The name’s Bond. . With twenty-four official James Bond films to conquer before No Time To Die hits theaters, Bond fan Bondathon Anna Swanson and Bond newbie Meg Shields are diving deep on 007. Martinis shaken and beluga caviar in hand, the duo are making their way through the Bond corpus. In this entry, they’re on a quest to identify every single James Bond reference in the Austin Powers trilogy. Double Take
James Bond films have always been ripe for parody. Between the outlandish villains, innuendo-laden Bond girl names, and contrived plots, these cornerstones of spy cinema practically invite a good riffing. The best parodies are the ones done with love, where the jabs are made with reverence and the pulls are deep enough to prove that those taking license with the original work have done their homework. There’s no better example of this than Mike Myers’ take on 007: . Austin Powers
Austin Powers films are (and we really can’t stress this enough) very very goofy. And look, sometimes you want, or even need, to watch something that requires precisely two brain cells. But amidst all the amusing low hanging fruit, the trilogy actually manages to take some surprisingly weighty satirical swings. Its lighthearted tone relishes Austin’s enjoyment of the company of women in ways that often exceed physical pleasure. And his boyish charms are decidedly less menacing than the brooding superspy of Ian Fleming’s creation.
While more modern Bond entries have started to confront Bond’s personal sins, the persistent throughline that unites the series’ antagonists remains relatively unexamined. Namely: that most, if not all, Bond villains are vessels of corporate greed. They are industrialists and entrepreneurs whose primary, and often only, motivation is money. And the
Austin Powers films, from the jump, are quick to point this out: that really, there is little separating these cartoonish villains from real-life capitalist billionaires.
These parodies toe the line between an unabashed love of the source material and a critical eye of some of their predecessor’s more dicey elements. They’re also prescient in a narrative sense, with a (shockingly) similar fraternal plot twist existing in both the final
Austin Powers film and the most recent Bond movie, . Spectre
Austin Powers films riff on James Bond, they also exist in conversation with the 007 franchise. As a result, increased knowledge of one can only deepen an appreciation of the other. So, in that spirit, join us, for a thorough breakdown of every single Bond reference in the Austin Powers trilogy. Austin Powers: International Man of Mystery (1997)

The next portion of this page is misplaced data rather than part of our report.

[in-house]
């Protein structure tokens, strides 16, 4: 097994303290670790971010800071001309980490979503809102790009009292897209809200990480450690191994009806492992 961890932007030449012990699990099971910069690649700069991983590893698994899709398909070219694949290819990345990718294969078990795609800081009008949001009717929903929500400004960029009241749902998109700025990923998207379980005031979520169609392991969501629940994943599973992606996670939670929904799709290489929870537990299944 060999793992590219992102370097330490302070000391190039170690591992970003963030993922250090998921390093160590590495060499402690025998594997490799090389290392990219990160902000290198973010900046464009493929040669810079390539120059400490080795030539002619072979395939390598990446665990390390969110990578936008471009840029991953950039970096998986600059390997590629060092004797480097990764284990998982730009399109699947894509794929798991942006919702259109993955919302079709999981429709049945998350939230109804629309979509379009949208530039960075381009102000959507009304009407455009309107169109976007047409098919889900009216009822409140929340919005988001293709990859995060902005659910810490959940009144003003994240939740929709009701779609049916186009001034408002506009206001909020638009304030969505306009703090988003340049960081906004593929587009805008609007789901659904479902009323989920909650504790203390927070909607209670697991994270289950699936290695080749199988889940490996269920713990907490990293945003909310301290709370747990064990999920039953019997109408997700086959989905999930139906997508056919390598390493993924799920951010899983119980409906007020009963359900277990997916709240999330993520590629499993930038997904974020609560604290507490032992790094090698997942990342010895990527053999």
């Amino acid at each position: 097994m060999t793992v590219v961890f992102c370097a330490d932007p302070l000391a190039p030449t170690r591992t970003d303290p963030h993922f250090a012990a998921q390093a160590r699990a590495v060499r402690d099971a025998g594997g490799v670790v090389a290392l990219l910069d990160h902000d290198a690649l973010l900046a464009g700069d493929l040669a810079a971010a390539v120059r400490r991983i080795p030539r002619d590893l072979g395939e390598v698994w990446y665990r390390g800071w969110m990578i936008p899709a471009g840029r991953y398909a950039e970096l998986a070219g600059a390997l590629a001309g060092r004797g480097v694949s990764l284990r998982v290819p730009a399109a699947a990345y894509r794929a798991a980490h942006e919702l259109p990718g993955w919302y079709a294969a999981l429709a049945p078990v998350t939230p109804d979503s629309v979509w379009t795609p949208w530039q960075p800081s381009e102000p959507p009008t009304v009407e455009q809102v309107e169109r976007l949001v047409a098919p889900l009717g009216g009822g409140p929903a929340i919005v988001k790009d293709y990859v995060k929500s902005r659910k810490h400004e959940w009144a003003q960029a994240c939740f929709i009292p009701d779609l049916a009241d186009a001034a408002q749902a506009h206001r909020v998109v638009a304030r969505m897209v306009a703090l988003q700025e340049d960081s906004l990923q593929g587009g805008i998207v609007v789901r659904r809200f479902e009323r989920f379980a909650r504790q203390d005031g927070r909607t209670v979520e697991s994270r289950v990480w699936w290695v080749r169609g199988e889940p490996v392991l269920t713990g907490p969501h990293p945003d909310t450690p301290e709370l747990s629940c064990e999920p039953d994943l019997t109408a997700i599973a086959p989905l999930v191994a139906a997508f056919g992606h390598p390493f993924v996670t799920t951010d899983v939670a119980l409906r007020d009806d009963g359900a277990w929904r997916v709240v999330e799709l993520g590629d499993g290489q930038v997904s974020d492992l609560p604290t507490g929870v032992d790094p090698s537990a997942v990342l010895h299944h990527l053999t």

Perhaps unsurprisingly, the first Austin Powers film is also the one that is most chock full of James Bond references. You Only Live Twice is a vital touchpoint for the film, with allusions to characters, sets, and lines of dialogue integrated at an almost minute-by-minute pace. British super-spy Austin Powers (Mike Myers) awakens in the 1990s, after being cryogenically frozen in the 1960s, in order to take down his arch-nemesis, Dr. Evil (also Mike Myers). The maniacal MD has his sights set on world domination. To combat him, Austin relies on a Rolodex of colorful characters that recall many staples of Bond’s roster of allies. Austin Powers is based on James Bond. Dr. Evil’s white Persian cat, Mr. Bigglesworth, shares a striking resemblance with Blofeld’s unnamed feline accomplice. Like Blofeld in the Bond movies, before we see Dr. Evil’s face introduced in , we see his cat. Austin Powers: International Man of Mystery Dr. Evil’s personal aesthetic, namely his collarless gray jacket and facial scar, is directly pulled from Dr. No (Joseph Wiseman) and Blofeld (Donald Pleasence) in and Dr. No , You Only Live Twice respectively. While many Bond movies’ villains have underground lairs (e.g. Dr. No, , Goldfinger ), Dr. Evil’s lair, located beneath a volcano, is a direct reference to Blofeld’s volcanic hideout in Live and Let Die You Only Live Twice. The opening scene is set in 1967, when You Only Live Twice premiered, hammering home the continuing influence of the fifth Bond film. Dr. Evil “fires” his inner circle by launching them from their chairs to off-screen deaths. In , Blofeld electrocutes his (in)subordinates’ chairs with the push of a button. Thunderball Production design king Ken Adam’s tenure with the Bond franchise serves as the inspiration for the layout and decor of Dr. Evil’s various lairs. Like the operatives of S.P.E.C.T.R.E., Dr. Evil has a ring with insignia. The Bond baddies have an octopus. Dr. Evil has a fancy “E.” Frau Farbissina ( Mindy Sterling), Dr. Evil’s right-hand woman, is based on the nefarious Rosa Klebb (Lotte Lenya), the antagonistic agent in . Fun fact: Klebb’s name is a pun on a Soviet phrase for women’s rights ( From Russia With Love khleb i rozy). Austin’s style takes direct inspiration from our favorite Bond, . Lazenby’s Bond dared to dress to impress with a ruffled silk blouse, vibrant turtlenecks, and swingin’ suits. Some of Austin’s outfits are direct callbacks. George Lazenby Of all the Bond films, has the most direct influence on the Austin Powers trilogy’s ’60s look. The Bond film’s bold mod set design is especially apparent in Blofeld’s mountain lair/allergy-research institute. On Her Majesty’s Secret Service Many of the Bond films of the era feature Sean Connery rear projection of varying quality. The Austin Powers films regularly employ the effect, and intentionally draw attention to it. Much like James Bond, Austin Powers has had many wives (wink), but only one he was married to. The aptly named Basil Exposition ( Michael York) is based on Bond’s superior, M (Bernard Lee). Like his counterpart in the parody, M primarily, if not exclusively, serves to fill Bond (and viewers) in on mission details. Like Bond with his Aston Martin DB5, Austin drives a signature car: a Shaguar decorated with a Union Jack. Speaking of the Shaguar, Austin’s vehicle has many gadgets, including a video call interface. Similar devices are visible in Bond’s high-tech vehicles from You Only Live Twice up to . GoldenEye Thunderball begins with an absolutely wild cold-open where the enemy agent Bond is tracking attempts to evade 007 by dressing in drag. Bond catches on fast, and a banana pants brawl ensues where our hero (apparently) beats a woman. This is most likely the reason for Austin’s suspicion that his would-be assassin may be disguised as a woman. The motif returns later when Austin mistakenly punches Basil Exposition’s unsuspecting mother. Another reference to Bond’s assassin-thwarting comes when Austin uses a villainous woman as a human shield. Bond notably pulls this move in Goldfinger, Thunderball, and The Spy Who Loved Me. Dr. Evil makes several getaways in various vessels resembling sensitive human anatomy. The Bond films make use of similar, albeit less anatomical, escape pods. For instance, in The Spy Who Loved Me, Bond and Anya Amasova (Barbara Bach) make a hasty escape from Stromberg’s underwater lair via a cushiony submarine-lifeboat hybrid. Dr. Evil’s voyage to space is a reference to the lunar exploits of Hugo Drax (Michael Lonsdale), the central villain of Moonraker. Austin’s reanimation after being cryogenically frozen for thirty years is staged in a similar manner to the decontamination scene in Dr. No. During the decontamination scene, we get our first glimpse of Austin’s bountiful chest hair, a clear homage to Bond actor Sean Connery’s similarly plentiful body hair. The civility between Basil and Russian agents recalls the working relationship that Bond and M have with their counterpart on the other side of the iron curtain, General Gogol (Walter Gotell). Austin goes to Vegas! This is a clear nod to the aggressively Vegas-set Bond film Diamonds are Forever. Austin and Vanessa ( Elizabeth Hurley) ride On Her Majesty’s Las Vegas Bus Tour. This harkens to the film On Her Majesty’s Secret Service. The hat-welding Random Task is a surrogate for Goldfinger’s Odd Job. Dr. Evil’s underling, Number Two ( Robert Wagner), wears an eyepatch, like Thunderball’s Largo (Adolfo Celi). In one of the trilogy’s more astute satirical moves, the Austin Powers films regularly underline the corporate flavor of villains in the Bond franchise. Bond baddies tend to be entrepreneurs and mega-corp owners. Virtucon, the fictional evil enterprise in the Austin Powers films, which has stakes in everything from Starbucks to Hollywood film productions, brings this capitalist subtext to the forefront. Dr. Evil points out that hijacking nukes to hold the world hostage is “what we always do.” Indeed, this is the oldest trick in the Bond villain book and an obvious nod to the serialized nature of the franchise. Bond, like Austin, has used marriage to go undercover. Most notably (and painfully) in You Only Live Twice, where he dons yellowface and marries Kissy Suzuki (Mie Hama). While in Vegas, Austin goes to a casino and gambles against a villain, a favorite reconnaissance activity of 007. There are a couple of notable brash Americans in the Bond franchise, notably: J.W. Pepper (Clifton James) and Jack Wade (Joe Don Baker). The encouraging bathroom cowboy Austin meets in the casino is a nod to 007’s loud Yankee friends. In GoldenEye’s cold open, Bond takes on foes in the bathroom of a Soviet chemical weapons facility. This is referenced when Irish assassin Paddy O’Brien (Paul Dillon) attempts to catch Austin with his pants down. The Bond films are famous for giving their women names that double as innuendos (e.g. Pussy Galore, Xenia Onatopp, Holly Goodhead). The Austin Powers films gleefully take up this tradition with Alotta Fagina ( Fabiana Udenio). Austin Powers’ seduction of Alotta Fagina recalls the scene in where Bond jumps into a hot tub to fraternize with Pola Ivanova (Fiona Fullerton) on a reconnaissance mission. A View to a Kill Alotta’s Eastern-inspired apartment recalls the ex-pat Dikko Henderson’s (Charles Gray) Japanese apartment in You Only Live Twice. While in the hot tub, Alotta directly quotes Tiger Tanaka’s (Tetsurō Tamba) statement from You Only Live Twice that “in Japan, men come first and women come second.” Austin’s response of “or not at all” makes apparent the inference of the quip from the 1967 film. Nancy Sinatra’s “These Boots Were Made For Walkin’” plays while Austin seduces and destroys the fembots. Sinatra sang the opening Bond song in You Only Live Twice. When Vanessa gives Austin toothpaste, he assumes it’s explosive. This references the Denonite brand explosive toothpaste Bond uses in . License to Kill In an especially memorable group therapy monologue, Dr. Evil recalls the luge lessons of his childhood. This is clearly a reference to the climactic bobsled finale of On Her Majesty’s Secret Service. Austin’s famous “judo chop” can be seen in the jerky, robot-like hand to hand combat style of . Roger Moore Like Bond villains, Dr. Evil appreciates the power of visual aids when revealing his evil plans. Much to the frustration of Scott Evil ( Seth Green), Dr. Evil, like many Bond villains before him, gives Austin new clothes and serves him dinner rather than killing him instantly. Dr. Evil paraphrases Goldfinger’s line: “I expect them to die.” Like Bond villains before him (e.g. Largo, Dr. Kananga, Stromberg, and Sanchez) Dr. Evil loves sharks. Dr. Evil places his hostages on an unnecessarily slow dipping mechanism and leaves them to die, giving them ample time to escape. This is a frequent mistake of Bond villains (e.g. Dr. Kanagna [Yaphet Kotto] slowly lowering Bond and Solitaire [Jane Seymour] into shark-infested waters in Live and Let Die). Austin makes many puns at the expense of his murder victims. All the Bonds have a penchant for puns, but is especially guilty of dad jokes. Pierce Brosnan Austin is framed between the legs of one of the fembots. The shot references a similar staging in You Only Live Twice and the poster for . For Your Eyes Only As seen from his undies, Austin loves the Union Jack. In the iconic cold open of The Spy Who Loved Me, Bond patriotically jumps off a mountain with a Union Jack parachute. Dr. Evil’s lair, much like the hollowed-out volcano base in You Only Live Twice, has an easily enabled self-destruct system. Both Doctors Evil and No wear protective suits during their third act antics. Random Task makes a final appearance in Austin’s hotel room. The moment recalls the reappearance of ’s henchmen, Mr. Wint (Bruce Glover) and Mr. Kidd (Putter Smith). Diamonds Are Forever Austin and Vanessa end the film in far happier matrimony than the closing moments of On Her Majesty’s Secret Service.